Advance Your Career with an Apprenticeship (at Any Age)

by Alex J. Coyne
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Could the centuries old practice of apprenticeship help you land a better job today? We explore what an apprenticeship is, who they are best suited for, and how to go about finding one that can advance your career.

Many careers require walk-in experience from interested applicants. The first question that arises is how people are supposed to gain experience where it might be their first job fresh out of college or a complete career switch later on in life.

The answer is often in the form of signing up for an apprenticeship, which offers practical on-the-job training.

Let’s take a closer look at apprenticeships, what they are, and where to find them.

Apprenticeships versus Internships

Internships and apprenticeships are similar, though not entirely the same.

Internships allow for interns to spend some time working at a company (paid or unpaid) and check out the dynamics while they’re at it. Internships don’t come with the guarantee of a job after the internship is completed, and an intern is not, at that point, necessarily sure what it is they want to do going forward with their careers.

Apprenticeships allow you to study your career or craft under instruction of a master. Like internships, apprenticeships can be paid or unpaid, though candidates are usually guaranteed a job in their chosen field after their apprenticeship period is completed. Apprenticeships can cover nearly any career. Examples of such careers can include software programmers, luthiers, chefs, and tattoo and piercing artists.

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Why to Consider an Apprenticeship

An apprenticeship can be undertaken at any point in life, whether you find yourself fresh out of high school and sure of what you want to do with your life or whether you would like to switch careers at the age of 42.

They can be paid or unpaid in nature and full or part-time endeavors. This will largely depend on your prospective employer. We’d recommend that you don’t sign up with the first apprenticeship that gets offered to you and take the time to check out the available options.

The largest benefits of an apprenticeship is the fact that a candidate (that could be you!) is almost always guaranteed a career in their field once their apprenticeship is completed, usually working under the person or company that offered the apprenticeship.

There is peace of mind in knowing that you will be trained by an expert in the field offering practical experience, not just book knowledge with no idea of how to put it into practice in real life, as is often the case with graduates lacking experience.

Should you choose to move to another place of employment later on, you will be able to back it up with solid references that can vouch for your experience. Employers want to know that you do what you do well.

Setting the Terms Down

The terms of your apprenticeship is best set down beforehand. Factors of your employment will be largely defined by your prospective employer, and you should know what you’re walking into. Of course, getting this on paper is best.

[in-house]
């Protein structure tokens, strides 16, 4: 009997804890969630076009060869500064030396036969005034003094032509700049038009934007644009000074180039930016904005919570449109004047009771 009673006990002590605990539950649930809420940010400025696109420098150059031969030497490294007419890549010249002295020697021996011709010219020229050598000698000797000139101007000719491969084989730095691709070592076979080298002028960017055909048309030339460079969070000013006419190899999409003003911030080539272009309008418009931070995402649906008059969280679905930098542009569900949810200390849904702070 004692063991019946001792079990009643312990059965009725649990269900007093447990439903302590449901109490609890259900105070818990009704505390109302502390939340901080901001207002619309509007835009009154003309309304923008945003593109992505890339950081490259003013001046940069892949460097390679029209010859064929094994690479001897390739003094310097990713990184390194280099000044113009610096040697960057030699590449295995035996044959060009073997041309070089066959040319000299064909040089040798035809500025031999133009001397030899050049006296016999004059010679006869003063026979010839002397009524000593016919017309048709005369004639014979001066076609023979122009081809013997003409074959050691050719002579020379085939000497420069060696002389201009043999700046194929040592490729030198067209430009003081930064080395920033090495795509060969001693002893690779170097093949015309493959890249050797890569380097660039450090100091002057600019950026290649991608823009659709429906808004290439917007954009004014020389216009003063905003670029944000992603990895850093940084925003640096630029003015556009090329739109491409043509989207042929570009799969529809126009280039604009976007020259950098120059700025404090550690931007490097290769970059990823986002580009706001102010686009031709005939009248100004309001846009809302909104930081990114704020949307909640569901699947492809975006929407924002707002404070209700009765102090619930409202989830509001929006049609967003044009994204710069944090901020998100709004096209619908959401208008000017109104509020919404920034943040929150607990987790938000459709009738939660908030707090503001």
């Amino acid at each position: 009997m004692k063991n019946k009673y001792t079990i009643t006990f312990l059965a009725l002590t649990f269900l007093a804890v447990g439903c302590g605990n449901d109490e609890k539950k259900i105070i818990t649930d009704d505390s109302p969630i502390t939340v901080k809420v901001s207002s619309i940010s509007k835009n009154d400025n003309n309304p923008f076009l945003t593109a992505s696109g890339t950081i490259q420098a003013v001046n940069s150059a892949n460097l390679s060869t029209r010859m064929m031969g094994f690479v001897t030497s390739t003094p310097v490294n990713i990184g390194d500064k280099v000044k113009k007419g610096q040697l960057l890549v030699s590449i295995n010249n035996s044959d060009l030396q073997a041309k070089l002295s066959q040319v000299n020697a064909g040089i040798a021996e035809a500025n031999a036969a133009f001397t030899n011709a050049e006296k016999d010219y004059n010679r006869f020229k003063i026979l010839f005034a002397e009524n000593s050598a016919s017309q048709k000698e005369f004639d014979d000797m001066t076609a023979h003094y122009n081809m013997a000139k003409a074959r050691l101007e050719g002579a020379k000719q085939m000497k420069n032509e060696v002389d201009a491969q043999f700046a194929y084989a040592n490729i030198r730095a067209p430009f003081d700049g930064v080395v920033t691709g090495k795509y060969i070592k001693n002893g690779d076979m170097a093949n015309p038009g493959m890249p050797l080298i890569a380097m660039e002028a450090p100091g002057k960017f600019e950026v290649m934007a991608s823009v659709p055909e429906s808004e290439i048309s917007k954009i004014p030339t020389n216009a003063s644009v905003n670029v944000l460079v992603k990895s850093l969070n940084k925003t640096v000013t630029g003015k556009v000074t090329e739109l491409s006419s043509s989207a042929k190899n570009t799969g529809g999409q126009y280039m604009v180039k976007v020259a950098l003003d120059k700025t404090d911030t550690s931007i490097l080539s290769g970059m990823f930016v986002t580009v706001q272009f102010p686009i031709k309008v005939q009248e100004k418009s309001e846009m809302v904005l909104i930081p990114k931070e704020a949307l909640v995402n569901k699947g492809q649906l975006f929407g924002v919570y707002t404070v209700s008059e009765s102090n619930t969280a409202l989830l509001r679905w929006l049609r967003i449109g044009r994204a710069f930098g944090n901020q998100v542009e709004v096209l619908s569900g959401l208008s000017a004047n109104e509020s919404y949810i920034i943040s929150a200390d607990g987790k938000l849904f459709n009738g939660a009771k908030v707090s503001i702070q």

Consider several prospective employers in your search and personally introduce yourself to each. Take a look at the dynamics of their business and their general business ethics. Simply, how do you feel in their presence?

If it’s someone you are able to feel comfortable with and learn from, that’s the type of master you will want to teach you in your career or craft. Many people back out from apprenticeships because they think it’s the wrong career when they really just chose the wrong teacher.

Your agreement or contract should note:

  • The time period of your apprenticeship – If not, a less-than-straightforward employer could keep you working for them for an undefined period of time with very little to no pay. Your terms should also include whether your apprenticeship is part or full-time, too.
  • What you’ll be doing– Like an employmentcontract, you want to know where you stand and what you will or will not be doing as part of it. (It can happen that you get stuck in “grunt work” if the terms of your employment aren’t clear.)
  • The payment terms– Apprenticeships can be paid or unpaid; each option has benefits and which you decide on is up to you. Ensure that your contract states how much you will be paid (or not), and if payment is involved, whether or not it is set to increase at any point.
  • A cancellation clause – What happens if you decide that this isn’t the career for you and want to back out? Or, what happens if you and your future employer simply don’t get along, or you want to move on to work somewhere else? Make sure that a cancellation clause is clearly set down. Otherwise, you run the risk of trapping yourself on a disastrous path.

Resources: Finding Apprenticeships

It is said that the master appears when the student is ready; in this case, an apprenticeship isn’t going to come to you out of nowhere. You have to go out and find it.

Apprenticeships can sometimes be found by asking for them in person. If you get in touch and ask them if they are looking for an apprentice, you might be surprised that the answer is yes.

Internships can also be found through traditional job-seeking websites like and You can just type in your chosen field and “apprenticeship.”

Reviewed December 2021

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